Governor Sisolak: Well, I think you’re singling out gaming and I think gaming has a vested interest to protect their employees who they have a great deal of investment in and to make sure they’re not victims of sexual harassment. I’ve read accounts where people in fast food restaurants and waitresses in mom-and-pop restaurants are victims of sexual harassment. That’s no different than gaming. I think it’s incumbent on us as a society to address the problem and respect people for the individuals that they are.
The Current: George Togliatti (the governor’s appointment to run the Department of Public Safety) was the Vice President of Security at MGM Resorts in 2014 when a Mandalay Bay guest was arrested with weapons pointed out the window of his room. We know that nothing was done that would have thwarted future episodes, because of what happened on October First. Have you talked with Togliatti about that?
Governor Sisolak: I’ve had extensive discussions with George as it relates to the position we’re putting him in. I think he brings incredible wealth of experience and knowledge to that position.
I’m confident he’s going to be able to take that experience and his ability to handle situations as it relates to public safety and import that to the entire state department.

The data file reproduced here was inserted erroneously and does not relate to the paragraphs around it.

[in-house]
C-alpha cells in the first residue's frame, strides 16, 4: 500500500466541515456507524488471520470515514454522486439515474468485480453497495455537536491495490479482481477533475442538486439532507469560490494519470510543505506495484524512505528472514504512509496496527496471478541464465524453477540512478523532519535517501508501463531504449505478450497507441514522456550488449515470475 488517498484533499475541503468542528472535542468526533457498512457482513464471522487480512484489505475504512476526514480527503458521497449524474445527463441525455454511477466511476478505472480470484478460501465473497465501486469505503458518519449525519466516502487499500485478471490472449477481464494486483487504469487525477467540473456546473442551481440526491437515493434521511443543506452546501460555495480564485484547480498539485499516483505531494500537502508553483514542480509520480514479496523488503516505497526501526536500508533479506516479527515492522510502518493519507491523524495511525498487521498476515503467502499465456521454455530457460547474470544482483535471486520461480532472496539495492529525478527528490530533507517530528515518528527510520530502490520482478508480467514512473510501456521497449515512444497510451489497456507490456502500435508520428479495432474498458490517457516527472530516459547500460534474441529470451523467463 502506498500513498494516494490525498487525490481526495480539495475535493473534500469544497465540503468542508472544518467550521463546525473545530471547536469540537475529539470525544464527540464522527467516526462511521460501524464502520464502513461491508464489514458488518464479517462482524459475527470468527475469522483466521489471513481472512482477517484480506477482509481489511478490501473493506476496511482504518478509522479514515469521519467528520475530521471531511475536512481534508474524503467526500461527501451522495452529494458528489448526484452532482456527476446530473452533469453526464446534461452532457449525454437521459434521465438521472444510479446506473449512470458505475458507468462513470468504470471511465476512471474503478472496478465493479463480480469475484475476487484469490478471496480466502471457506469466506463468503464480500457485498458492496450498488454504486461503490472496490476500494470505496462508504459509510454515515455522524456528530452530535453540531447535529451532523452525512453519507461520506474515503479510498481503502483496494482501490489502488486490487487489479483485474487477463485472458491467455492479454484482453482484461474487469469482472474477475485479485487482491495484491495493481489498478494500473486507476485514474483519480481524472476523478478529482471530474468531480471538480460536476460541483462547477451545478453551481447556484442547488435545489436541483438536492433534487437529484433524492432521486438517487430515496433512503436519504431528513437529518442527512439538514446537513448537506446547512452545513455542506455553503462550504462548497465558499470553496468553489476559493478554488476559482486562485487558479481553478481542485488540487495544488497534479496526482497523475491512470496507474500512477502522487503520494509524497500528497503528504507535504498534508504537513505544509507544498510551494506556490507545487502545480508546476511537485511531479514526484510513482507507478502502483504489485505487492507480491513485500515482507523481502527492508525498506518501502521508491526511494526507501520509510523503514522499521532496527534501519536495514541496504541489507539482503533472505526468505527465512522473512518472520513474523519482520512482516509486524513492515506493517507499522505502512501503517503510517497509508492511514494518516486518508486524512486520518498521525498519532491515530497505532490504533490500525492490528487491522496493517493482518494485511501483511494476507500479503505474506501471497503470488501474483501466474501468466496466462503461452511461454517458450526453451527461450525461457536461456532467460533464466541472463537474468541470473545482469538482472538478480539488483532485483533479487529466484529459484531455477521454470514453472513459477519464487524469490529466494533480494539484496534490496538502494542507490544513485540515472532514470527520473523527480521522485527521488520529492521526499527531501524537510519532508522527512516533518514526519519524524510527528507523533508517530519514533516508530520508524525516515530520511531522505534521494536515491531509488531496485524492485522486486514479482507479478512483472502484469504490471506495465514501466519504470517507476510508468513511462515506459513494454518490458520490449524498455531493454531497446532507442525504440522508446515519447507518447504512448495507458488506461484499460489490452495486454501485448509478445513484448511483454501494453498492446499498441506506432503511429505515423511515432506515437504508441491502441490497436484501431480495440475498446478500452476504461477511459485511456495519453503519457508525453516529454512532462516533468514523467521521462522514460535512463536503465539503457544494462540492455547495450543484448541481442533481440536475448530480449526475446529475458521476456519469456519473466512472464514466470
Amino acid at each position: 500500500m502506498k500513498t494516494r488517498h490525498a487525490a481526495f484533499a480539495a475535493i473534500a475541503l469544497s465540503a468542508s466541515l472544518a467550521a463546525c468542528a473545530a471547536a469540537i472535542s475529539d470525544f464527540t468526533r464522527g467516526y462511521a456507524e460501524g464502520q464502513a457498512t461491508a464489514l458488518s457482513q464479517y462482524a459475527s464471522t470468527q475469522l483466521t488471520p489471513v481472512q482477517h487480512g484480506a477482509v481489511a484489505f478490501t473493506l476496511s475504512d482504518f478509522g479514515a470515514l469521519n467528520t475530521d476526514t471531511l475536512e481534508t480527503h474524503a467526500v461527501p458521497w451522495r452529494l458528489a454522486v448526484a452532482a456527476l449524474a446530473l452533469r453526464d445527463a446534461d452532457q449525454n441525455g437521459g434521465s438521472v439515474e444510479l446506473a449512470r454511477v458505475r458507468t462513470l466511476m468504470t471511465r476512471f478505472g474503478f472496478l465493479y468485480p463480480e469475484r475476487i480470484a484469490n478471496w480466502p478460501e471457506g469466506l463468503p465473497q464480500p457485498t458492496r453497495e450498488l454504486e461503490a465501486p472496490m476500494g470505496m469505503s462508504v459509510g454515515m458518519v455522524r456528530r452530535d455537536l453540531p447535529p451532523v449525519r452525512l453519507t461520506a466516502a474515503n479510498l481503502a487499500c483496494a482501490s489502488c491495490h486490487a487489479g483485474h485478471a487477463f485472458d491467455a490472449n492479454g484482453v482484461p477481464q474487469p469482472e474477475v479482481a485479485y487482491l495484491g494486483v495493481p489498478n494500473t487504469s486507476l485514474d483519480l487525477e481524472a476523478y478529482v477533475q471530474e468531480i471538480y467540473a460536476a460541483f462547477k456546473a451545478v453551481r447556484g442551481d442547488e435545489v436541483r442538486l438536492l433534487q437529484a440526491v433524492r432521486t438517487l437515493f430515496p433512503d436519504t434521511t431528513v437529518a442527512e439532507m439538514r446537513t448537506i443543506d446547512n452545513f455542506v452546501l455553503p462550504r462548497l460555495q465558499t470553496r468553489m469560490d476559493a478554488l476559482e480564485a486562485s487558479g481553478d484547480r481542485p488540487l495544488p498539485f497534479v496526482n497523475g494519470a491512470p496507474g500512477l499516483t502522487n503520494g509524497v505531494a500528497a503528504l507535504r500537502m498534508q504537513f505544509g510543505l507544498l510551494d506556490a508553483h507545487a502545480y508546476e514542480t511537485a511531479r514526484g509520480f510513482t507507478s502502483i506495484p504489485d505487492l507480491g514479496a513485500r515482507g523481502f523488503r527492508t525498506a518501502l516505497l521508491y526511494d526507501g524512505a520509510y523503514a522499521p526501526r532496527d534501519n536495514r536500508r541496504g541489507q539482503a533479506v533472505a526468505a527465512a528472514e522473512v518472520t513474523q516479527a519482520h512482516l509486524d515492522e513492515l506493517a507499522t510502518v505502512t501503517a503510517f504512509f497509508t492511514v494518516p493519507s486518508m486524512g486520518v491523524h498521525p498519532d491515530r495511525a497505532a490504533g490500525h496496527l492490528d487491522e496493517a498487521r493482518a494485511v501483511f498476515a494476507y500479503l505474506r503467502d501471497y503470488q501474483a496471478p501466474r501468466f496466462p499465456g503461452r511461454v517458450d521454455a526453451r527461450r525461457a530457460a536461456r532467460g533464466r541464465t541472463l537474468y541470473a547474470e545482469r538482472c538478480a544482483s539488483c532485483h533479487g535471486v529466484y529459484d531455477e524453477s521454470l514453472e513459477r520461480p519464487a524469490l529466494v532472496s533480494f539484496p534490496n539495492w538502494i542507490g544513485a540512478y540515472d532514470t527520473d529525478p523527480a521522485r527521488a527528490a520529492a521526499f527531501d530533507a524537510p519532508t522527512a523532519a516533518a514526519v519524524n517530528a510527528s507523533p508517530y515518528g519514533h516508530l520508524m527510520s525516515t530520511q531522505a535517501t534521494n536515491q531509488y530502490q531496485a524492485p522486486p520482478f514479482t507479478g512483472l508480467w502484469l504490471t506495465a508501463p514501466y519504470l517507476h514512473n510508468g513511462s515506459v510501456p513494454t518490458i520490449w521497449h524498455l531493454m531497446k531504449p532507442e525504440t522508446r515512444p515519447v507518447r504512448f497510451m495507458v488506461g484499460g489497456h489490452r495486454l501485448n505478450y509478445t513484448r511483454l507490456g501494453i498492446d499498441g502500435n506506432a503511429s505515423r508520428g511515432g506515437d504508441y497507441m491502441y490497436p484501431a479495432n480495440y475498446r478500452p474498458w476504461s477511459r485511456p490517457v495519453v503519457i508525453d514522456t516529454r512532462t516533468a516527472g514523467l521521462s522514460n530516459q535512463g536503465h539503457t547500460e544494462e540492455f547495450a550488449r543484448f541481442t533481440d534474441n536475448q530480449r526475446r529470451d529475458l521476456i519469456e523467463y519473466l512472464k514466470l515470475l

The Current: Have you ever talked with him about that incident? About why nothing was done?
Governor Sisolak: I think that’s an internal matter with MGM and it wouldn’t be reasonable for me. I don’t know any of the internal discussions that happened at the time with George and his superiors at MGM, whoever that might have been, whatever his reporting line was and how it was handled the way that it was. I’ve got to leave that up to MGM.
(Sisolak did not respond to a follow up e-mail, asking why he would be entitled to gaming licensees’ sexual harassment policies but not security protocol.)
The Current: Metro was involved, too. Did it ever come up with the sheriff?
Governor Sisolak: I don’t know. You’d have to ask Sheriff Lombardo.
The Current: No, did you and the sheriff ever discuss that? Did you ever say “Hey, Joe, this happened at Mandalay Bay three years ago. How come nothing was done to stop someone else from bringing weapons up there?”
Governor Sisolak: No, I have a long-term relationship with the sheriff. Other than asking for some recommendations, we never discussed why he chose or chose not to pursue any investigations or ask to file any charges. That was never my position.